Exlibris – Painting Dynamic ScenesFriday, 3rd August 2018
Dead Rhetoric: Discuss the newest members Riku and Grzegorz and what they bring to the table? How is it working with a Finnish singer being that the rest of the members reside in Poland?
Sikora: I’ve known Grzegorz since before we started Exlibris. He was actually the first real drummer I ever played with. He’s an extremely talented musician, not just great with drums but also with guitar and the piano. I’ve always hoped to do some kind of project with him but the timing was never right until now. I guess having a drummer that skilled let us fully unleash our creativity in the songwriting. It also let us use a more organic drum sound on the album, compared to the previous ones.
The story with Riku started with an opportunity to play a big festival when we didn’t have a lead singer. We’ve been trying to find a suitable in Poland for a while already but without much luck, so a friend of ours who knew about the festival thing decided to take matters in his own hands and contacted a singer he saw on YouTube. He seemed to like the band a lot so we began talking about doing a couple festival dates with him as a guest singer. We didn’t think it could become anything more than that because of the distance. Sure, we all know bands that make the long-distance thing work but we weren’t really making any money off the music so we didn’t really consider that. What we did consider was recording a single new song before the festivals to let the world know we were far from over. That went so well that we decided to ask Riku to become a full-time member even before we actually met in person. The distance proved not to be a big deal and we’re actually touring more and get more work done than we used to.
Dead Rhetoric: Where do you see the role of keyboards and orchestration in the sound of Exlibris? Are you conscious of the importance of balance with guitars for the overall final output?
Sikora: The thing about keyboards is that there’s all kinds of ways to use them – and I like to utilize as many as I can. They add different textures to the sound and they make the use of more interesting harmonies possible. Working with orchestral arrangements is a special kind of challenge because it means writing for the band and all the orchestra sections at the same time, making them work together – and although it’s only a virtual orchestra on my computer, I always make sure that the parts they play are playable by real instruments and sound as natural as possible.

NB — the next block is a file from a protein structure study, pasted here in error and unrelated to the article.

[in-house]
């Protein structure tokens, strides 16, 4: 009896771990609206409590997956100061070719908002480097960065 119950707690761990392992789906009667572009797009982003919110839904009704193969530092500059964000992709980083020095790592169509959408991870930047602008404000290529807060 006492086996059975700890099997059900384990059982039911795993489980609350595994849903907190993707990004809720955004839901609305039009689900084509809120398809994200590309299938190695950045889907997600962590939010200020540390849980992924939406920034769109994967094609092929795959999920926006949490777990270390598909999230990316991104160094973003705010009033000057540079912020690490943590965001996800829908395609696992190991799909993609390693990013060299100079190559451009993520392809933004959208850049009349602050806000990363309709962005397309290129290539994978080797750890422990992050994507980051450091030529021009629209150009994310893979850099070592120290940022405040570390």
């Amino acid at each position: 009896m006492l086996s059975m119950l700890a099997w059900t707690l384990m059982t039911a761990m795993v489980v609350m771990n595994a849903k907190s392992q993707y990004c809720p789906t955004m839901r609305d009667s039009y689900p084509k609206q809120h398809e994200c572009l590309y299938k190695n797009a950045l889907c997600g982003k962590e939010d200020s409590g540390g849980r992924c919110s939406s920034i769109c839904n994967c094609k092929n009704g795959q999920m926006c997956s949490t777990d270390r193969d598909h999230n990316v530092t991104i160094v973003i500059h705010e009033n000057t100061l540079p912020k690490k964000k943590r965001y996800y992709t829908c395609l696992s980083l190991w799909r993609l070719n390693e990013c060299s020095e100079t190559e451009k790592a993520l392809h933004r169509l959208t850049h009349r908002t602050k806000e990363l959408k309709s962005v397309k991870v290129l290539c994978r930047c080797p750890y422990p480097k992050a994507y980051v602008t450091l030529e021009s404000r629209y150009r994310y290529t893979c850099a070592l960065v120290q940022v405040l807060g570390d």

But while we there’s a lot happening in Exlibris’ keyboard and orchestration department, we’re still primarily a heavy metal band and I always make sure that’s very clear.
Dead Rhetoric: How would you describe Exlibris when it comes to your live performances in comparison to the studio work? What have been some of your favorite shows in your career to date?
Sikora: My favorite way to listen to music is live in concert and the same goes for performing. We’re always having a lot of fun on stage and Riku really knows how to engage an audience. You know how it works… an audience having a good time gives the band a good time – and a band having a good time gives the audience a good time. It’s important that it works both ways and it usually does.
That being said – I gotta admit it’s significantly more fun playing for a big crowd that can get loud and go crazy. Both our performances at Woodstock Poland definitely deserve a mention, especially the 2017 one. Some other memorable moments would be us opening for bigger bands like Def Leppard, W.A.S.P. or the sold-out show with Steel Panther. The thing about those is that usually most of the people who came to the show had never heard of us before – and if we can see them clearly having a lot of fun during our set we know we’re doing something right!
Dead Rhetoric: Considering the wider underground love for extreme metal and doom/stoner bands in Poland, does this make it more of a challenge to gain proper respect and appeal from the metalheads in your country – or do you consider this a unique advantage? What do you think of your domestic scene overall?
Sikora: Unfortunately it’s definitely more of a challenge than an advantage. It’s not like there aren’t any traditional metal fans in Poland – there’s actually quite a lot of those but most of them aren’t really interested in the domestic melodic metal scene and there’s probably one reason for that…. There really isn’t one. I mean – the population of Poland is four times that of Sweden or seven times that of Finland… and there’s currently maybe a dozen bands who know what they’re doing. That’s still probably more than ever before. I suppose after years of not finding anything interesting in the domestic scene, metal fans – consciously or not – just assume any band coming from Poland is inferior to bands they already know. Instead they’ll just focus their interest on a few bands they’ve known for years. It’s going to take more than just a few good bands to change that.